Earlier this week, I attended a Meetup organized by Impact of Science at the Alexander von Humboldt Institut for Internet and Society in Berlin. The topic was the highly publicized Projekt DEAL negotiations with Elsevier et al. and the future of Open Access research in Germany and beyond.

The speakers were Dr. Nick Fowler, Chief Academic Officer and Managing Director of Research Networks at Elsevier, and Prof. Dr. Gerard Meijer, Director of the Fritz Haber Institute of the Max Planck Society and a member of the German science council.

Each speaker gave their perspective on the past, present, and future of the negotiations. To me, it was refreshing hearing the “other side’s” take on the matter. Dr. Fowler highlighted some important issues that made the negotiations more complicated and difficult. Before that, I admit I had mostly been exposed to the viewpoint of the proponents of Projekt DEAL. So I started the evening thinking “OK, this is good. I’m learning some new stuff and some of these counter-arguments make sense.” …


One of the most difficult steps in developing a drug to treat an illness is finding a biological target for the compound to act on. In many cases, nature has solved this problem for us, and all it takes are a few astute observations from people to figure out how we can make use of our surroundings to improve and maintain our health.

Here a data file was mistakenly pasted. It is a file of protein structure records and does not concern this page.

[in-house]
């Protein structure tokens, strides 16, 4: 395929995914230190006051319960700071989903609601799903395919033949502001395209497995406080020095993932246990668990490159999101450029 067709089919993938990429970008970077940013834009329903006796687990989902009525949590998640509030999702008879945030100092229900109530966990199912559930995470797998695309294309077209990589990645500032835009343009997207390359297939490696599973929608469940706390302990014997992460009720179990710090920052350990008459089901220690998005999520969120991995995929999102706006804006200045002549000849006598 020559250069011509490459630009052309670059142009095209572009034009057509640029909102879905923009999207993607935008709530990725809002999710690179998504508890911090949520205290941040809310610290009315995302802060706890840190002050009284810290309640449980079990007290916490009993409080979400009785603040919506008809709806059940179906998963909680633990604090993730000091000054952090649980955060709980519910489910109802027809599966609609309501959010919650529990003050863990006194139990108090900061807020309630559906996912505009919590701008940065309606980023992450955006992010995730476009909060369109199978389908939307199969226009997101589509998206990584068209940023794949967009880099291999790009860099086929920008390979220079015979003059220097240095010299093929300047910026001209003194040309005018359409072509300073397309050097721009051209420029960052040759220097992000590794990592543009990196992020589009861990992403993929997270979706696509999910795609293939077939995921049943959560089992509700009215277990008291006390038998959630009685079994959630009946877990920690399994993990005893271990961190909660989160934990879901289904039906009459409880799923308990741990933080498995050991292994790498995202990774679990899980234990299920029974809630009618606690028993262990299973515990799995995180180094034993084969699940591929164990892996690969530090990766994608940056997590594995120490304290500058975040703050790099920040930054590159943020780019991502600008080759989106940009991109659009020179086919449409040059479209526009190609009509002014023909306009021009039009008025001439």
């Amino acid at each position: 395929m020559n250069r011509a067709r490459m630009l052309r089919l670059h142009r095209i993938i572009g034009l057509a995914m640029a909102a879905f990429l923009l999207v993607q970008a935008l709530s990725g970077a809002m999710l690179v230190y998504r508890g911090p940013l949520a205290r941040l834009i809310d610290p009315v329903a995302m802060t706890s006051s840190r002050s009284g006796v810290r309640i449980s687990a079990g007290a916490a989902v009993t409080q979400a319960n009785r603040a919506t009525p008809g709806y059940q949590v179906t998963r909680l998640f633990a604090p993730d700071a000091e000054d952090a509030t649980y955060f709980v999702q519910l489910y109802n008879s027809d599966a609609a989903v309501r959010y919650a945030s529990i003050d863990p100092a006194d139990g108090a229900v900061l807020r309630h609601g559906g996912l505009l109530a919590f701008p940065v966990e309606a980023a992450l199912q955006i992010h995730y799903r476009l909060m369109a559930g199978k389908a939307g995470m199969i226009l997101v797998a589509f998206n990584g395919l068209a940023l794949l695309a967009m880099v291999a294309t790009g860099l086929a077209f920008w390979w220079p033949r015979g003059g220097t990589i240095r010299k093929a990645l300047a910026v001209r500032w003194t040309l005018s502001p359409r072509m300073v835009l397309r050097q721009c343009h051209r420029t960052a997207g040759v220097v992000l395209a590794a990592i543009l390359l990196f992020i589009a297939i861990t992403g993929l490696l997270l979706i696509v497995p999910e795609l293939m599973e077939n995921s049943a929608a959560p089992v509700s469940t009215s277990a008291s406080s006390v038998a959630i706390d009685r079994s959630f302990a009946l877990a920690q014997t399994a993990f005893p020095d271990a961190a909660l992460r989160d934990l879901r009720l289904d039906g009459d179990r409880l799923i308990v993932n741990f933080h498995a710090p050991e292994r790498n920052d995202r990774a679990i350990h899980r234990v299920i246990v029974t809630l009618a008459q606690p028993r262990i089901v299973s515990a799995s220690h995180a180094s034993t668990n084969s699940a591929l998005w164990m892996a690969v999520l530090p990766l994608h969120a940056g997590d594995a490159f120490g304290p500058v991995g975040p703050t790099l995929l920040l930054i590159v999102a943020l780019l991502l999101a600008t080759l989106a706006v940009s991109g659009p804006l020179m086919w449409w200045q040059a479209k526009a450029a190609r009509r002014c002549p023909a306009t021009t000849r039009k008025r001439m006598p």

Once the effects of a certain plant or animal product on the human body are observed, the exact substance causing these effects must be extracted. …


A Personal Tribute to Professor Oliver Sacks

Seven years ago, while doing my postgraduate medical internship, I remember sitting in the on-call room during the few calm moments I had and reading The Man Who Mistook His Wife For A Hat. Professor Oliver Sacks, the neurologist who wrote the book (a collection of short stories based on some of his patients), passed away in August 2015.

There is something special about Professor Sacks, and it is not what you would expect from a world-renowned doctor and researcher. He probably was not on the verge of the “next big thing”, and the field of neurology certainly will not collapse in his absence. People like him are not known for making groundbreaking discoveries that shake the foundations of their disciplines and win Nobel prizes. …

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